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When survival trumped bias

By Geetanjali Krishna
January 23, 2020 19:51 IST
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What years of education, social messaging and reservations couldn't accomplish, water scarcity did in one summer, says Geetanjali Krishna.
Illustration: Dominic Xavier/


In rural Uttar Pradesh, especially in the heart of Bundelkhand, the annual summer drought regularly wreaks economic and emotional havoc in the lives of villagers.

Some months ago, I visited the Mahuee village in Banda district to document the interventions of WaterAid, an international NGO that works on issues relating to water, sanitation and hygiene across the country.

I discovered that the drought actually had an unintended positive fallout in this underdeveloped village.

Here's what I saw.

Mahuee is ranked high among the villages worst affected by groundwater depletion in Banda district.

Locals attest that in the last decade, water shortage in the village has worsened every summer, even though the region receives a reasonable amount of rain during monsoon.

Not only wells and tube wells, but even village ponds dry up as the temperature shoots up to nearly 50 degrees Celsius.

Deep fissures develop in the fields and the villagers have little water for themselves, let alone for their livestock.

WaterAid has successfully set up rooftop rainwater harvesting systems to recharge wells and tube wells in the area.

When they approached Mahuee's gram pradhan Malkhe Srivas to build a similar project in the village in 2017, he was excited to help.

He even offered to set the harvesting system on his rooftop as he lived next to one of the wells in the village.

But there was a hitch.

In the heartlands of Uttar Pradesh, caste fissures tend to run deep and Srivas is a Dalit.

"To avoid even accidentally touching lower caste people like me," he told me, "some of my upper caste neighbours wouldn't even draw water from the well at the same time as I did."

He wondered what they would say when they heard that water from a Dalit's rooftop was going to recharge a common well.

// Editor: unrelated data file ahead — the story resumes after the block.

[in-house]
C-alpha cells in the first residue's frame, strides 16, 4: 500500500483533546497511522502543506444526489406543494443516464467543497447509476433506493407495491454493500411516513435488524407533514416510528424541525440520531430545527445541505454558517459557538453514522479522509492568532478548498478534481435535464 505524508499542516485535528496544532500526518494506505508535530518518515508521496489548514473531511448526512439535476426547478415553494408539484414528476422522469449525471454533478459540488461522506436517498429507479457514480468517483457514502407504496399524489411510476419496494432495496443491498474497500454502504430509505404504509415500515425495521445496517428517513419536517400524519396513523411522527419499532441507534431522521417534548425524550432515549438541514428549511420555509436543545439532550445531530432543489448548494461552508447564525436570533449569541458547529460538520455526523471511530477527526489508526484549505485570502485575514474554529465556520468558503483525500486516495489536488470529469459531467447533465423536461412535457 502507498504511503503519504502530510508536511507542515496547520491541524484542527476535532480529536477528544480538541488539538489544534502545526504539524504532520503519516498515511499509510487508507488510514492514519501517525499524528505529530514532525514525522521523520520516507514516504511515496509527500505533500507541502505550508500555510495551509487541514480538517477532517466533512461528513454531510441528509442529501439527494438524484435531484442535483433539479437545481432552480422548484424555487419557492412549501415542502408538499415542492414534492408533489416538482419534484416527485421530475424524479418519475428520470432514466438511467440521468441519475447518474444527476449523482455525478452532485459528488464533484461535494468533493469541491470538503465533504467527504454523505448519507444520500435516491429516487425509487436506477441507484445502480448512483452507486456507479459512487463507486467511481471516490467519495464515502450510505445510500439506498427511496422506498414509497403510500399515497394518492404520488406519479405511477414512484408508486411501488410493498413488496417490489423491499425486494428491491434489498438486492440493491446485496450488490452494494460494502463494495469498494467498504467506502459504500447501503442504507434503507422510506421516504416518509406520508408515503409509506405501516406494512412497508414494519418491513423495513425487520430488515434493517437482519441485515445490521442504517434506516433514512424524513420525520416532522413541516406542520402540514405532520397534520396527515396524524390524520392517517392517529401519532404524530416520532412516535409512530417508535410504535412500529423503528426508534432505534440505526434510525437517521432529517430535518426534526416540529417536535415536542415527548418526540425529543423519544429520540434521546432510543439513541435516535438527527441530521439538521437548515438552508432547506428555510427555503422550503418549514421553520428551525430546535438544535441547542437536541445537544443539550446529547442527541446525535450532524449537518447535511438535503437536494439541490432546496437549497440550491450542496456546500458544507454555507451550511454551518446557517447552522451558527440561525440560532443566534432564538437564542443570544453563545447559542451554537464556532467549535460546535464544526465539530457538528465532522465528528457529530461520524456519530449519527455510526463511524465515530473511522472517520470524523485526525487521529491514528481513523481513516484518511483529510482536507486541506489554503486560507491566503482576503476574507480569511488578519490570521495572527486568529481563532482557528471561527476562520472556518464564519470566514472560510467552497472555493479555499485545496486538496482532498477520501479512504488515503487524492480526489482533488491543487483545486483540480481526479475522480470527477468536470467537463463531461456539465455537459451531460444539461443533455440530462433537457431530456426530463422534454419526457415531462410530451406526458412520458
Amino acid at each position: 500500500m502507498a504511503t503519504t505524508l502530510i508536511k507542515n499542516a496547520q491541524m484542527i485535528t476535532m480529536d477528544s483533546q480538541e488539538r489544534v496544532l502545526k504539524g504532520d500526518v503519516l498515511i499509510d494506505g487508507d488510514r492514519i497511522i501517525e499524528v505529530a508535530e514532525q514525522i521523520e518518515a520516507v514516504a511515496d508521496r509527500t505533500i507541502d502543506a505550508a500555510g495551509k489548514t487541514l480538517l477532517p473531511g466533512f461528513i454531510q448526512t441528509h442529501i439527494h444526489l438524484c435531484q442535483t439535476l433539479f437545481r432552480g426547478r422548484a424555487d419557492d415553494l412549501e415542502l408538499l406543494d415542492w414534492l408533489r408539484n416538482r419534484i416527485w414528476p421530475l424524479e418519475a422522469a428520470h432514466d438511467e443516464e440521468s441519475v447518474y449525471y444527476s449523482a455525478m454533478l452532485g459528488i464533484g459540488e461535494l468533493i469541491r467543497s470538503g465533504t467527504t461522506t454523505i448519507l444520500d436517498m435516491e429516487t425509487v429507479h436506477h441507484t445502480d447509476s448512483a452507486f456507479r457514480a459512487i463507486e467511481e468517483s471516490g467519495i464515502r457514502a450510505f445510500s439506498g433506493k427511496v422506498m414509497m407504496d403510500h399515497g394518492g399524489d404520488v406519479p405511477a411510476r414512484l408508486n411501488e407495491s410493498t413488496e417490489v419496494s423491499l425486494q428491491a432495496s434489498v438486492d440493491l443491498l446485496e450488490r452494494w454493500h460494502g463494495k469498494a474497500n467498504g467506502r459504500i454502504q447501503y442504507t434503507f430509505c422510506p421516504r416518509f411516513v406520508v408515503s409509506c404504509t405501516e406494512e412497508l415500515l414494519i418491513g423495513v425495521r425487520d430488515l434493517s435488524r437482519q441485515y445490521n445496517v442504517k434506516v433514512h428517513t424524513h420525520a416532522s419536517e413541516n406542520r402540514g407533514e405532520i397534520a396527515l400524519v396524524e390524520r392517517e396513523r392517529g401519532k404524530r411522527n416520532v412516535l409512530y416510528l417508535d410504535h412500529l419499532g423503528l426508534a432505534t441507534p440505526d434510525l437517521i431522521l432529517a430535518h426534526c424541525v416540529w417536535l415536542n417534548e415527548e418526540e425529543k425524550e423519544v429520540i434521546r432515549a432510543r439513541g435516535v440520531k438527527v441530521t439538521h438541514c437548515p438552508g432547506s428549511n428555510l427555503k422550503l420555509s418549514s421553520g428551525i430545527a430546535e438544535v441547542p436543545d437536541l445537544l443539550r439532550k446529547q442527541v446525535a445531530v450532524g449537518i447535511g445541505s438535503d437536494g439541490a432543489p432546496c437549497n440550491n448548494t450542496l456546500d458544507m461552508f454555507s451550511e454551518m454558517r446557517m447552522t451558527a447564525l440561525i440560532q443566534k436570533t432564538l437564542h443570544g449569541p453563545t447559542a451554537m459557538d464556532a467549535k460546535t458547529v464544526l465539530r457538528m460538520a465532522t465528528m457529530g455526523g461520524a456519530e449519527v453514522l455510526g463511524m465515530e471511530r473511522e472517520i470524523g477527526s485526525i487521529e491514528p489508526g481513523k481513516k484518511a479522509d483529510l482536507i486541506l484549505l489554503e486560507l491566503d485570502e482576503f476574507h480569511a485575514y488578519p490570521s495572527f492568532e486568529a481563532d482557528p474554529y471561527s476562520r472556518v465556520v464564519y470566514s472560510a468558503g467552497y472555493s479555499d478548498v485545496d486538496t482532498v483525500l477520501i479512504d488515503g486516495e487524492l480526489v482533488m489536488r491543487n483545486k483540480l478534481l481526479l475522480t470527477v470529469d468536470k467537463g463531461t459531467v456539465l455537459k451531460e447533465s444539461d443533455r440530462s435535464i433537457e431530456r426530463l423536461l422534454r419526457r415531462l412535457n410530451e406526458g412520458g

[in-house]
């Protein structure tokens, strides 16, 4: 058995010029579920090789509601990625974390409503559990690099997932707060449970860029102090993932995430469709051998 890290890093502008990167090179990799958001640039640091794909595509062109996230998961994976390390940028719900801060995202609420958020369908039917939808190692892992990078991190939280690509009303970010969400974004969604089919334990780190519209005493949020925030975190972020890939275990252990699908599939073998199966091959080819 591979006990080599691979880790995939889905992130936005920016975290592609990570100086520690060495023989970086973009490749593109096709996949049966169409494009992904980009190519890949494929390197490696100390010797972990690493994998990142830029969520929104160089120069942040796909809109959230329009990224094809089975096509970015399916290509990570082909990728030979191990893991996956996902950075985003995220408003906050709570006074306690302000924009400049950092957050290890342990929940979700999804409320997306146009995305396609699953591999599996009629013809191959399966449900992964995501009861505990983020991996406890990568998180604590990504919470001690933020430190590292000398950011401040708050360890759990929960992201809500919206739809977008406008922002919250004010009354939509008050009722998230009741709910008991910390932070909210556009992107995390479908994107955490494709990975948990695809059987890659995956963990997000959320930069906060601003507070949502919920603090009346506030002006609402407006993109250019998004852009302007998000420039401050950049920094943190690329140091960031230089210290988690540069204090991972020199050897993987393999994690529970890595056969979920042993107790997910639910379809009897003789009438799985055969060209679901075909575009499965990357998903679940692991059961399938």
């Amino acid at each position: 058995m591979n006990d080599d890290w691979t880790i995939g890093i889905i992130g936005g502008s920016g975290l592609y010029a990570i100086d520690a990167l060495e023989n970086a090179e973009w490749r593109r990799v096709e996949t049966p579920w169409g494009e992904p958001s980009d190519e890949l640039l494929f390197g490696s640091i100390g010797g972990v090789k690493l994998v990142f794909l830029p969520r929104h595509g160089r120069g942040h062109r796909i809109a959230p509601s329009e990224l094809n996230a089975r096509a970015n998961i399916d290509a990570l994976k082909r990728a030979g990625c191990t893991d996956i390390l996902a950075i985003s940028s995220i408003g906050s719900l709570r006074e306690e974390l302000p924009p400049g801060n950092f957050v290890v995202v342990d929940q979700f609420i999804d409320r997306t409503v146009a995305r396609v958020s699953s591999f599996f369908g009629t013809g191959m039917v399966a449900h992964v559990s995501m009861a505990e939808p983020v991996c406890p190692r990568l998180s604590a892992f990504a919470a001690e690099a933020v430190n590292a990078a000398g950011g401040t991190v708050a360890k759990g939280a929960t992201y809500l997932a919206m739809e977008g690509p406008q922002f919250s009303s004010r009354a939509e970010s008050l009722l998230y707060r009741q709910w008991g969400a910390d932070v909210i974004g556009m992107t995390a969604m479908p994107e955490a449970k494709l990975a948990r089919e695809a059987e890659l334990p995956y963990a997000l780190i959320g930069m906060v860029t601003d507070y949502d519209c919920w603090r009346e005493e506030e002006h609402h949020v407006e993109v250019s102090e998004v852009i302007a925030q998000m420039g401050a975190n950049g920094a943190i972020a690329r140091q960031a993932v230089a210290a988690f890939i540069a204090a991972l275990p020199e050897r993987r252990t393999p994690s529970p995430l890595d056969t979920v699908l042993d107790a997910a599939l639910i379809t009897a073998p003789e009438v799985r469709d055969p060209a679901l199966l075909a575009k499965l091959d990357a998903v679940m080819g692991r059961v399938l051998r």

Even if the harvested rainwater from his rooftop managed to do the job, there was a strong possibility his higher caste neighbours would not even use that water.

After much discussion, they decided to go ahead with the plan anyway.

Not unexpectedly, the higher caste villagers were horrified at the idea.

How could water recharged by rainwater from a Dalit's rooftop be 'clean', they asked.

As it turned out, the recharge system successfully prevented the well from drying out the following summer while other water sources dried up.

"People were amazed to see that this well continued to have abundant water throughout the summer," Srivas recounted.

Eventually, his upper caste neighbours were compelled to set aside their caste prejudices and draw water from the well.

"Today, the very people who'd earlier criticised me are clamouring for similar recharging systems to be put up on their roofs as well," he said.

"We've now built two more recharge pits independently, and as the pradhan, I plan to construct such pits near all water sources in the village in the year ahead."

And so the drought proved to be a social leveler in Mahuee.

What years of education, social messaging and reservations couldn't accomplish, water scarcity did in one summer.

The caste taboo, once broken, has somewhat reduced in importance now.

"Now everyone drinks water from the well recharged by the rainwater from my rooftop," Srivas told me.

"I'd not believed this would happen in my lifetime."

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Geetanjali Krishna
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